Why Do we Pace Back & Forth?


It’s such a natural habit that, most of the time, we don’t even realize that we’re doing it: pacing back and forth.

“Pacing is a behavioral signal to tell yourself that you’re too overwhelmed,” says psychologist Sunna Jung, Ph.D. “It could be a signal trying to teach you about something that’s happening in your internal state, or it can be a form of distraction in the moment to calm yourself down.”

Different psychologists and experts have tried, over the years, to come up with explanations for the human behavior. Jung finds it to be one way that the human body tries to alleviate stress through movement and muscle activation. She sees pacing and similar activities as something a person should see as a sign of anxiety.

There are many levels of stress and anxiety, ranging from momentary feelings to full-blown depression. The Anxiety and Depression Association of America (ADAA) considers it the most common “mental illness” in the United States. Pacing is also a characteristic behavior of people suffering from ADHD or the more serious autism.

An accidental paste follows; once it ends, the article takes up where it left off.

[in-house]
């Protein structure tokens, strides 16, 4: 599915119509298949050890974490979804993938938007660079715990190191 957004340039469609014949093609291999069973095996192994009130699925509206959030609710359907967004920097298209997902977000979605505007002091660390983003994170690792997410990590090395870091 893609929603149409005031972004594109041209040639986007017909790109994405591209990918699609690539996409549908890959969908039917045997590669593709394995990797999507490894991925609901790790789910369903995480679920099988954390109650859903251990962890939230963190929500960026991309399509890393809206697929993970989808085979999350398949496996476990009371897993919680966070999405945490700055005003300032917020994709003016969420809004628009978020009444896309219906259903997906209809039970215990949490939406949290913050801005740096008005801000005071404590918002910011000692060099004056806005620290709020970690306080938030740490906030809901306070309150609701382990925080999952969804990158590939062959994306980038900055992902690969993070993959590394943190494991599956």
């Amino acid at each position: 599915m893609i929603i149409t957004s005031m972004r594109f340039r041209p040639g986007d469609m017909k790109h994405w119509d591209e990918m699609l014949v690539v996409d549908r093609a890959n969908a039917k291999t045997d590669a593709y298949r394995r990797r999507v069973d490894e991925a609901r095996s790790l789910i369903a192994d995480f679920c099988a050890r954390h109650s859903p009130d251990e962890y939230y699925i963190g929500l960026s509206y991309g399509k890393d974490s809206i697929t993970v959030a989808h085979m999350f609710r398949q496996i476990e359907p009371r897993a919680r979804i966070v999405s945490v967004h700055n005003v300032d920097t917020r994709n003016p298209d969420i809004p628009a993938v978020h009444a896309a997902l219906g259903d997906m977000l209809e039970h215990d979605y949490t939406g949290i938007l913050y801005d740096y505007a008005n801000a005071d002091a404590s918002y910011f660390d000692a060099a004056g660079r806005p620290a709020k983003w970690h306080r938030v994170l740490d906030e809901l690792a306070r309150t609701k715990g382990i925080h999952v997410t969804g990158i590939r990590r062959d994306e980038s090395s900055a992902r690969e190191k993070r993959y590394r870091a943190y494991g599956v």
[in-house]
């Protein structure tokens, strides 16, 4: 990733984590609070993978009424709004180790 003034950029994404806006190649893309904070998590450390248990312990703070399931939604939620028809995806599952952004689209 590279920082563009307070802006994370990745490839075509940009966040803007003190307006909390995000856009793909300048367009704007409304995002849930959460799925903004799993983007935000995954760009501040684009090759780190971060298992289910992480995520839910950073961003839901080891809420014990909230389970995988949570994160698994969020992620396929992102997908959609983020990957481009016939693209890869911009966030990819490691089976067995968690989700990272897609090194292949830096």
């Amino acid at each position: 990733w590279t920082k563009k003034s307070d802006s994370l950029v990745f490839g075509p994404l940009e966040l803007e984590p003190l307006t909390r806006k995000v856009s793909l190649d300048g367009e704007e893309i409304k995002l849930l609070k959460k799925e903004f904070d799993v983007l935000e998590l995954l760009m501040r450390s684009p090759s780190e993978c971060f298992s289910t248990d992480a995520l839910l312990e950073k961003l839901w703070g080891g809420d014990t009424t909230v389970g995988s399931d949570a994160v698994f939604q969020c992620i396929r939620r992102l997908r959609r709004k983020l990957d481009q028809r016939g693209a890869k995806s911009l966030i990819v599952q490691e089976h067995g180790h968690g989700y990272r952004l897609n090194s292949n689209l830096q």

Although most people who find themselves pacing might not be beset by a serious illness, can it still be hurting them? “When you’re in a state of distraction, and you’re staying away from the actual sensation or memory or thoughts you’re trying to keep at bay, it can place you in a state of constant anxiety without any kind of real resolution it can place you in a state of constant anxiety without any kind of real resolution,” says Jung.

Pacing, only one of several nervous bodily responses, is not overtly harmful but also not helpful in any way. Jung, however, advocates being conscious of our actions. “Notice each footfall as it hits the ground, and notice how the body is responding to it…That awareness, over time, brings you more stability and more self-regulation,” she says. Similarly, according to Jung, we should all pay attention to our bodies and what’s going on in them during times of stress. Do we experience a higher heart rate? Tightness of muscles? Pain? Once noticing those responses, we should think about how to respond and calm ourselves.